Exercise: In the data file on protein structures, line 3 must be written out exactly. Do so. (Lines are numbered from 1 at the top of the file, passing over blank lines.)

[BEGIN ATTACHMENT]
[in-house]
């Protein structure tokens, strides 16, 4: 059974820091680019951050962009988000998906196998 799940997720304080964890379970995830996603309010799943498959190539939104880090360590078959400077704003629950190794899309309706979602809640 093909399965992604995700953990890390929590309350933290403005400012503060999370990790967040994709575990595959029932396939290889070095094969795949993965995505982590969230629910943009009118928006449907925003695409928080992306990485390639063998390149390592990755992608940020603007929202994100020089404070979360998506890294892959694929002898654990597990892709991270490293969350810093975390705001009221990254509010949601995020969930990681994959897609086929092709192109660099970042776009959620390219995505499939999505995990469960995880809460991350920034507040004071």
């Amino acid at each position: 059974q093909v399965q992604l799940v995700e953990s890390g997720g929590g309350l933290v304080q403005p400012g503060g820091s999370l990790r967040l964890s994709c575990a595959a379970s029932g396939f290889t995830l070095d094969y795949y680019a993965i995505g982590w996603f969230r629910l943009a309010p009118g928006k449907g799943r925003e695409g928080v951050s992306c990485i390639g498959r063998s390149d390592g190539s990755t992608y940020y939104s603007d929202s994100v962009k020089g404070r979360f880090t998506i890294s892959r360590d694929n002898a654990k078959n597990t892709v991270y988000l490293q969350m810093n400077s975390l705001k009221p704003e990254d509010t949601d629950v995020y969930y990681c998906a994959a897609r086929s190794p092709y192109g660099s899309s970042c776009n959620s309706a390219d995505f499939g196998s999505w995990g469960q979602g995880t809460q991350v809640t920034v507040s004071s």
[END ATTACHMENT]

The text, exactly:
């Amino acid at each position: 059974q093909v399965q992604l799940v995700e953990s890390g997720g929590g309350l933290v304080q403005p400012g503060g820091s999370l990790r967040l964890s994709c575990a595959a379970s029932g396939f290889t995830l070095d094969y795949y680019a993965i995505g982590w996603f969230r629910l943009a309010p009118g928006k449907g799943r925003e695409g928080v951050s992306c990485i390639g498959r063998s390149d390592g190539s990755t992608y940020y939104s603007d929202s994100v962009k020089g404070r979360f880090t998506i890294s892959r360590d694929n002898a654990k078959n597990t892709v991270y988000l490293q969350m810093n400077s975390l705001k009221p704003e990254d509010t949601d629950v995020y969930y990681c998906a994959a897609r086929s190794p092709y192109g660099s899309s970042c776009n959620s309706a390219d995505f499939g196998s999505w995990g469960q979602g995880t809460q991350v809640t920034v507040s004071s």